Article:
HONOLULU -- Barack Obama's grandmother, whose personality and bearing shaped much of the life of the Democratic presidential contender, has died, Obama announced Monday, 1 day before the election. Madelyn Payne Dunham was 86.
     
Obama announced the news from the campaign trail in Charlotte, N.C. The joint statement with his sister Maya Soetoro-Ng said Dunham died peacefully late Sunday night after a battle with cancer.
     
They said: "She was the cornerstone of our family, and a woman of extraordinary accomplishment, strength, and humility. She was the person who encouraged and allowed us to take chances."
     
Obama learned of her death Monday morning while he was campaigning in Jacksonville, Fla. He planned to go ahead with campaign appearances.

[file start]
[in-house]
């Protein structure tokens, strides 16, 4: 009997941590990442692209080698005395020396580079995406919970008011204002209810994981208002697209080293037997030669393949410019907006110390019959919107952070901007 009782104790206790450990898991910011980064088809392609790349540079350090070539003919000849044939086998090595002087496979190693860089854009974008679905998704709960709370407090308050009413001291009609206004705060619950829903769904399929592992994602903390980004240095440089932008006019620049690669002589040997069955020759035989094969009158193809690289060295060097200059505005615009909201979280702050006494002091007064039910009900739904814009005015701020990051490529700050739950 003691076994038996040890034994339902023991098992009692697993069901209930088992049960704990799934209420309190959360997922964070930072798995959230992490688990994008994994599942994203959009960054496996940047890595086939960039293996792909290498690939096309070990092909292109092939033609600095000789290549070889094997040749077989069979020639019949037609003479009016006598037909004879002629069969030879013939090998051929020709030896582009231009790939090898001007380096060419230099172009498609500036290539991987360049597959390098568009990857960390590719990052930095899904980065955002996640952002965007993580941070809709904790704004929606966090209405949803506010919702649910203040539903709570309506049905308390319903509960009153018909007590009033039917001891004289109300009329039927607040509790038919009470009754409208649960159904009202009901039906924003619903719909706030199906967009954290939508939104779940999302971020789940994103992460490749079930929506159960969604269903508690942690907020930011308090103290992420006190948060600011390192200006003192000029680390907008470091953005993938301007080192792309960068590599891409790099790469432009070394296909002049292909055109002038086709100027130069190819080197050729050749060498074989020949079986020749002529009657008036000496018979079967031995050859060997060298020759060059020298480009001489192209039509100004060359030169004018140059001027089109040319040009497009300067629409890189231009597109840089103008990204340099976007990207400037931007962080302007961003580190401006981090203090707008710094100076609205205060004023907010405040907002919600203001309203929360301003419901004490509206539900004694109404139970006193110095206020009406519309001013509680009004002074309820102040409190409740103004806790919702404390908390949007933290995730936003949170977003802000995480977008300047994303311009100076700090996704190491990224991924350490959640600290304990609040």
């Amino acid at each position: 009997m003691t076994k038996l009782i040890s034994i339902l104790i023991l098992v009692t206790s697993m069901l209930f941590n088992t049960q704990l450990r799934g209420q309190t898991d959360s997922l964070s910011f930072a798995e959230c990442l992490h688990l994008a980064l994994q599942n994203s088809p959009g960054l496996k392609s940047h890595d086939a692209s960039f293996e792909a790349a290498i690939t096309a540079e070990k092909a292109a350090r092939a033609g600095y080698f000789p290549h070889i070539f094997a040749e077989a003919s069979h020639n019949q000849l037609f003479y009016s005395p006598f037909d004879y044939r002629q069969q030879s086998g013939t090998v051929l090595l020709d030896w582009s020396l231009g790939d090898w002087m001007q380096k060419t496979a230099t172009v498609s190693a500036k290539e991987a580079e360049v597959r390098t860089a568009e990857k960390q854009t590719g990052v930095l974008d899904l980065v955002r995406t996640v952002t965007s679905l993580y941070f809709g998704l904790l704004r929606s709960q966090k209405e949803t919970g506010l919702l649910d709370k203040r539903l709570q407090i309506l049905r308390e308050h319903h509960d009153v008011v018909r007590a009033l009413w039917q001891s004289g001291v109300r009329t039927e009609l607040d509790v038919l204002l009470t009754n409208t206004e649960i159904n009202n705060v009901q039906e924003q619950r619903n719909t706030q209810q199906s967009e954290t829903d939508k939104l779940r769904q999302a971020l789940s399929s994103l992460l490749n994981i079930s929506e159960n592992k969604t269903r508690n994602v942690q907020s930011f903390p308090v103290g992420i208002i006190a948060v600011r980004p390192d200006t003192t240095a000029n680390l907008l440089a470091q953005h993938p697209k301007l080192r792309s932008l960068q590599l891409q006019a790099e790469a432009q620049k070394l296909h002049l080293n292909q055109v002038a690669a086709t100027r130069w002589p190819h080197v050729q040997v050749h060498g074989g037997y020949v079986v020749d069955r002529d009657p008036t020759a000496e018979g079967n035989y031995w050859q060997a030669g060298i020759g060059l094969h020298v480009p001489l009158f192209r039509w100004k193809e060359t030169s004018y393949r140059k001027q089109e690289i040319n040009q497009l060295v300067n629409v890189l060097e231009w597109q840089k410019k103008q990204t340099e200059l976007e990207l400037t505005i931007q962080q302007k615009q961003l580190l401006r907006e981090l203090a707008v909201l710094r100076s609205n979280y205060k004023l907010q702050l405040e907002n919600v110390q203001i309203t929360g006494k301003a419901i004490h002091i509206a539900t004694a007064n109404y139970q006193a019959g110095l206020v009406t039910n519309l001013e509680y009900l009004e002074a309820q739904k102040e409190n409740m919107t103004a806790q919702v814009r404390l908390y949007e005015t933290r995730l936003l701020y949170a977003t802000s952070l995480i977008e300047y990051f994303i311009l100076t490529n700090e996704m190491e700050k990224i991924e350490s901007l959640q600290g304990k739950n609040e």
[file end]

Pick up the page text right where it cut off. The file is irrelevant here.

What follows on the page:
The family said a private ceremony would be held later.
     
Last month, Obama took a break from campaigning and flew to Hawaii to be with Dunham as her health declined.
     
Obama said the decision to go to Hawaii was easy to make, telling CBS that he "got there too late" when his mother died of ovarian cancer in 1995 at 53, and wanted to make sure "that I don't make the same mistake twice."
     
The Kansas-born Dunham and her husband, Stanley, raised their grandson for several years so he could attend school in Honolulu while their daughter and her second husband lived overseas. Her influence on Obama's manner and the way he viewed the world was
substantial, the candidate himself told millions watching him accept his party's nomination in Denver in August.
     
"She's the one who taught me about hard work," he said. "She's the one who put off buying a new car or a new dress for herself so that I could have a better life. She poured everything she had into me."